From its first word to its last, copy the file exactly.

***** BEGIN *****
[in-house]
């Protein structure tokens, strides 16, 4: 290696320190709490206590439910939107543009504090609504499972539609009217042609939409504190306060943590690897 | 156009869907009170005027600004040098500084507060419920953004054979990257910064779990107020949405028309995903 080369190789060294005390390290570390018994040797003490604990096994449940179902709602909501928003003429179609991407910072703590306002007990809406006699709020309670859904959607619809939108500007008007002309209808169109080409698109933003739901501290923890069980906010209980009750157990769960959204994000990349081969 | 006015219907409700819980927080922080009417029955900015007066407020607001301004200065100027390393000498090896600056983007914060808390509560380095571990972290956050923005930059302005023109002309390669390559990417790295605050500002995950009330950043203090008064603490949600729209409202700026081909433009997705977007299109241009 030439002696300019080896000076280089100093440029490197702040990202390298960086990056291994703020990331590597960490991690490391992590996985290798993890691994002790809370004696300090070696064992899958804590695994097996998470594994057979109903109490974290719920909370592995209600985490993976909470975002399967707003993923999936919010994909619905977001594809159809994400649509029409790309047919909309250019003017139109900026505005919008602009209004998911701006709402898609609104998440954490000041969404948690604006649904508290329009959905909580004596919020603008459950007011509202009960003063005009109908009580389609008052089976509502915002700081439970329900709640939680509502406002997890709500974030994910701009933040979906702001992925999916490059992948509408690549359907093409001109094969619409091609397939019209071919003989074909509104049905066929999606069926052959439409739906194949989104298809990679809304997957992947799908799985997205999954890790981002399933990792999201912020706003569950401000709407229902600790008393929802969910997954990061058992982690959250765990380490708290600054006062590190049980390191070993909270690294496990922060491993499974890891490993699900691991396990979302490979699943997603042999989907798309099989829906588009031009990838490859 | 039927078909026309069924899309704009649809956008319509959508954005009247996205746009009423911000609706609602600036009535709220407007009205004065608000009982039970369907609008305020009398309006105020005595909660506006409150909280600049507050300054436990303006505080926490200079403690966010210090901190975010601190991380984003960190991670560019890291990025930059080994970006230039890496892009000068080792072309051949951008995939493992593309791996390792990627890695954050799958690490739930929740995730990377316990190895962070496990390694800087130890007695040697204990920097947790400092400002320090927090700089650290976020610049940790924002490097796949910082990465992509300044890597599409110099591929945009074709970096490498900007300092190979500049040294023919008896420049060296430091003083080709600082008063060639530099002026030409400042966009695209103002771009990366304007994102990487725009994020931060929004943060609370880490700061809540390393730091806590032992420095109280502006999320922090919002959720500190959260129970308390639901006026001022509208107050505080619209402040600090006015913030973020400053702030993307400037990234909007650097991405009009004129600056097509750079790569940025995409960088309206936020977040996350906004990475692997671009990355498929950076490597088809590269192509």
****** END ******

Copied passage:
[in-house]
């Protein structure tokens, strides 16, 4: 290696320190709490206590439910939107543009504090609504499972539609009217042609939409504190306060943590690897 | 156009869907009170005027600004040098500084507060419920953004054979990257910064779990107020949405028309995903 080369190789060294005390390290570390018994040797003490604990096994449940179902709602909501928003003429179609991407910072703590306002007990809406006699709020309670859904959607619809939108500007008007002309209808169109080409698109933003739901501290923890069980906010209980009750157990769960959204994000990349081969 | 006015219907409700819980927080922080009417029955900015007066407020607001301004200065100027390393000498090896600056983007914060808390509560380095571990972290956050923005930059302005023109002309390669390559990417790295605050500002995950009330950043203090008064603490949600729209409202700026081909433009997705977007299109241009 030439002696300019080896000076280089100093440029490197702040990202390298960086990056291994703020990331590597960490991690490391992590996985290798993890691994002790809370004696300090070696064992899958804590695994097996998470594994057979109903109490974290719920909370592995209600985490993976909470975002399967707003993923999936919010994909619905977001594809159809994400649509029409790309047919909309250019003017139109900026505005919008602009209004998911701006709402898609609104998440954490000041969404948690604006649904508290329009959905909580004596919020603008459950007011509202009960003063005009109908009580389609008052089976509502915002700081439970329900709640939680509502406002997890709500974030994910701009933040979906702001992925999916490059992948509408690549359907093409001109094969619409091609397939019209071919003989074909509104049905066929999606069926052959439409739906194949989104298809990679809304997957992947799908799985997205999954890790981002399933990792999201912020706003569950401000709407229902600790008393929802969910997954990061058992982690959250765990380490708290600054006062590190049980390191070993909270690294496990922060491993499974890891490993699900691991396990979302490979699943997603042999989907798309099989829906588009031009990838490859 | 039927078909026309069924899309704009649809956008319509959508954005009247996205746009009423911000609706609602600036009535709220407007009205004065608000009982039970369907609008305020009398309006105020005595909660506006409150909280600049507050300054436990303006505080926490200079403690966010210090901190975010601190991380984003960190991670560019890291990025930059080994970006230039890496892009000068080792072309051949951008995939493992593309791996390792990627890695954050799958690490739930929740995730990377316990190895962070496990390694800087130890007695040697204990920097947790400092400002320090927090700089650290976020610049940790924002490097796949910082990465992509300044890597599409110099591929945009074709970096490498900007300092190979500049040294023919008896420049060296430091003083080709600082008063060639530099002026030409400042966009695209103002771009990366304007994102990487725009994020931060929004943060609370880490700061809540390393730091806590032992420095109280502006999320922090919002959720500190959260129970308390639901006026001022509208107050505080619209402040600090006015913030973020400053702030993307400037990234909007650097991405009009004129600056097509750079790569940025995409960088309206936020977040996350906004990475692997671009990355498929950076490597088809590269192509």